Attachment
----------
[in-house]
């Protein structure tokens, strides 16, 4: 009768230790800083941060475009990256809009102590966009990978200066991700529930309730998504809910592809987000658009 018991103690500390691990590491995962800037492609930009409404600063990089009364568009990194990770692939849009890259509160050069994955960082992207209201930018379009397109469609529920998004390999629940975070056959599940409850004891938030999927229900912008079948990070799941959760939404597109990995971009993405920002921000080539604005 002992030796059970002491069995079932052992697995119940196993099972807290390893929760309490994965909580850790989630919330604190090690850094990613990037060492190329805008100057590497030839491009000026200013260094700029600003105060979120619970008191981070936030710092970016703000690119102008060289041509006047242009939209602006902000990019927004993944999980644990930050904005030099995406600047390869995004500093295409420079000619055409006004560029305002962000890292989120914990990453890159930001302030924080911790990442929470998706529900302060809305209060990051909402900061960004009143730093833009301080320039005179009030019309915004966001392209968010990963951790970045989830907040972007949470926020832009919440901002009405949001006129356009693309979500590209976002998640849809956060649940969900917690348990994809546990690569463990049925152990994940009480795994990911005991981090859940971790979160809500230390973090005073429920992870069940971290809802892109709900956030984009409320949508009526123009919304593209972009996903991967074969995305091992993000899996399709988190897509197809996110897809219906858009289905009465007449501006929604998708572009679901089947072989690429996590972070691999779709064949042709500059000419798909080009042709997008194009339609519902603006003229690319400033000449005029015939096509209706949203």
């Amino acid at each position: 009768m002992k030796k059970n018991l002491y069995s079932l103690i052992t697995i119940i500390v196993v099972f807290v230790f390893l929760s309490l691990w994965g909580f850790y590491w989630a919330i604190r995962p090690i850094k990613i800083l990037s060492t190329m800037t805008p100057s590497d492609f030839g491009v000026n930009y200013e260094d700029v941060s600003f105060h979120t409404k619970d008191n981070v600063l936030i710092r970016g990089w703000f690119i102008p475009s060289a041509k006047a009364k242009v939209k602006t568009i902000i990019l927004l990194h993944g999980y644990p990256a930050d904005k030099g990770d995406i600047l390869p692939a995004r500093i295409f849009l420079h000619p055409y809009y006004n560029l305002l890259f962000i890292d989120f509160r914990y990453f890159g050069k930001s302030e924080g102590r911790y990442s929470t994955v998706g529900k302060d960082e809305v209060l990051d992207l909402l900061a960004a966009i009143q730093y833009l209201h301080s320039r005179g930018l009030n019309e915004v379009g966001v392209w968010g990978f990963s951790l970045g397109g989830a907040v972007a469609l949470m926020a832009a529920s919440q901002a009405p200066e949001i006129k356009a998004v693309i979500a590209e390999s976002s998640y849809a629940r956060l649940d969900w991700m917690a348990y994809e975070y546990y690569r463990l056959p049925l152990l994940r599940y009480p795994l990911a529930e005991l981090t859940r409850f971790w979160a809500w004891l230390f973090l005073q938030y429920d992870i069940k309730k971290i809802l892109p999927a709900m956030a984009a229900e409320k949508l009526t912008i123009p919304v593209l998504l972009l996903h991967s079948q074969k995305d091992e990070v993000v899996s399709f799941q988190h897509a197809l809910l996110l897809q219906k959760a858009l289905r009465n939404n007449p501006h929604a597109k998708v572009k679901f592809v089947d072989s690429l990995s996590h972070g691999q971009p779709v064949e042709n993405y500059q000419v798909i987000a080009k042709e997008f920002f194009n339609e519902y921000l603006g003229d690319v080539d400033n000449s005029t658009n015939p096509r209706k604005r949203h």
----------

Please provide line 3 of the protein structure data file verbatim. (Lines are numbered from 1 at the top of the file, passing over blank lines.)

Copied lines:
């Amino acid at each position: 009768m002992k030796k059970n018991l002491y069995s079932l103690i052992t697995i119940i500390v196993v099972f807290v230790f390893l929760s309490l691990w994965g909580f850790y590491w989630a919330i604190r995962p090690i850094k990613i800083l990037s060492t190329m800037t805008p100057s590497d492609f030839g491009v000026n930009y200013e260094d700029v941060s600003f105060h979120t409404k619970d008191n981070v600063l936030i710092r970016g990089w703000f690119i102008p475009s060289a041509k006047a009364k242009v939209k602006t568009i902000i990019l927004l990194h993944g999980y644990p990256a930050d904005k030099g990770d995406i600047l390869p692939a995004r500093i295409f849009l420079h000619p055409y809009y006004n560029l305002l890259f962000i890292d989120f509160r914990y990453f890159g050069k930001s302030e924080g102590r911790y990442s929470t994955v998706g529900k302060d960082e809305v209060l990051d992207l909402l900061a960004a966009i009143q730093y833009l209201h301080s320039r005179g930018l009030n019309e915004v379009g966001v392209w968010g990978f990963s951790l970045g397109g989830a907040v972007a469609l949470m926020a832009a529920s919440q901002a009405p200066e949001i006129k356009a998004v693309i979500a590209e390999s976002s998640y849809a629940r956060l649940d969900w991700m917690a348990y994809e975070y546990y690569r463990l056959p049925l152990l994940r599940y009480p795994l990911a529930e005991l981090t859940r409850f971790w979160a809500w004891l230390f973090l005073q938030y429920d992870i069940k309730k971290i809802l892109p999927a709900m956030a984009a229900e409320k949508l009526t912008i123009p919304v593209l998504l972009l996903h991967s079948q074969k995305d091992e990070v993000v899996s399709f799941q988190h897509a197809l809910l996110l897809q219906k959760a858009l289905r009465n939404n007449p501006h929604a597109k998708v572009k679901f592809v089947d072989s690429l990995s996590h972070g691999q971009p779709v064949e042709n993405y500059q000419v798909i987000a080009k042709e997008f920002f194009n339609e519902y921000l603006g003229d690319v080539d400033n000449s005029t658009n015939p096509r209706k604005r949203h």